Criteria 1: To what degree do the puzzle screens look like a thrift store vomited on my monitor?
It's pretty bad. There are plenty of HOSs in this game - most screens are visited more than once, in fact. Those screens, however, are shoddily-designed to the point of distraction. Not only are all of them flooded with random nonsense beyond all reason or plausibility, but every kind of object concealment cheating a developer can attempt - colour, gravity, size - they're all on display. The strange thing is that this doesn't actually lead to difficult HOSs. The clickable objects are all drawn in a style distinct enough from the backdrops that they garishly stand out from their surroundings, leading to one of the easiest-to-complete sets of HOSs I've ever encountered in a game.
Criteria 2: Are the searches justified by the premise/story?
It's all 12:1 screens, I'm sorry to report that absolutely no work was put into merging the the searches within the narrative. Glittering areas appear, and the player searches them, finds a single item, and then moves on to the next puzzle or HOS. There's no flair or innovation here, but at least there's plenty of gameplay, and some effort is made to keep the HOSs lively. In addition to the standard 'hidden items' that need to be unlocked, or have a foreground object moved, the game puts 'beyond objects' that constantly shift into the mix, asking players to find an apple, but having it transform into a baseball from time to time, forcing players to click on it at just the right moment. Little inclusions like this make sure that the game is always engaging, even when it fails to do anything really interesting.
Criteria 3: How well do the various puzzles and object searches meld together to form a coherent whole?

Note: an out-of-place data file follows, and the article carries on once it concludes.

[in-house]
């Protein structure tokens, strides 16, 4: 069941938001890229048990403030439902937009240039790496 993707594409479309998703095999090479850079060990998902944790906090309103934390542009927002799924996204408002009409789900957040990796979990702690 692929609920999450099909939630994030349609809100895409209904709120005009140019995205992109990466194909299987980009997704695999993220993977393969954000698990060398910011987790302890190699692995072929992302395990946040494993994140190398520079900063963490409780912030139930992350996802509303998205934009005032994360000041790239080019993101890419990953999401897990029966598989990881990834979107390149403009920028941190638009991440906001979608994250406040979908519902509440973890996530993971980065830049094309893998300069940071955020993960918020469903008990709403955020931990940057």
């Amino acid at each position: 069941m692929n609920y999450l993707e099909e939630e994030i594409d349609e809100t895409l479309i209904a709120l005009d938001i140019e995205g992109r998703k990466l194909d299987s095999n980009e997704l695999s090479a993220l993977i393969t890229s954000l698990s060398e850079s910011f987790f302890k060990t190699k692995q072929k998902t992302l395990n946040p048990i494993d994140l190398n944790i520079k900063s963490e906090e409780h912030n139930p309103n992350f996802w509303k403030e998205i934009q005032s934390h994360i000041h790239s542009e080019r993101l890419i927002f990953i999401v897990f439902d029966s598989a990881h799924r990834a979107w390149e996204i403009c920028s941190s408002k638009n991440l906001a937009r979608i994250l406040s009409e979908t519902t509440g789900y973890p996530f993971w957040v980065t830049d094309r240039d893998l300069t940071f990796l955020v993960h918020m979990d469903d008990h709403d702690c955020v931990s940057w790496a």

The narrative follows the main character exploring her childhood home and its environs, which wind up being fairly preposterously random. The creepy house is well-designed and fascinatingly complex, but some of the other locations the player visits seem random and out of sync with the rest of the story. Why is the player travelling to an undersea kingdom and trying to arrange a fight between a shark and a kraken? At what point did things go off the rails, exactly? Things get even more bizarre and random in the bonus chapter, which frames its story as a nightmare that the main character is having after her ordeal battling a demon in the main game. This seems like a flimsy way to justify the completely random series of locations that the bonus level takes the player - from a dentist's office to a jungle to a dilapidated asylum - it's almost as if the bonus chapter was made up of environments that had been cut from other games, then stitched together here with only the barest pretext justifying them.
That being said, I can't be too hard on the bonus chapter, as it introduced me to the Hidden Object Guru Channel's new mascot: Scarecrow Dentist
Demon Hunter: Chronicles of the Unknown is kind of a mess. The story only gets around to introducing demons right at the end, and the whole thing winds up feeling more like a prologue chapter to a series than a narrative in its own right. On a purely mechanical level, though, there's plenty of content here, both in the glut of HOSs and environmental interaction. The story may not be anything special, but there certainly is plenty of game on display.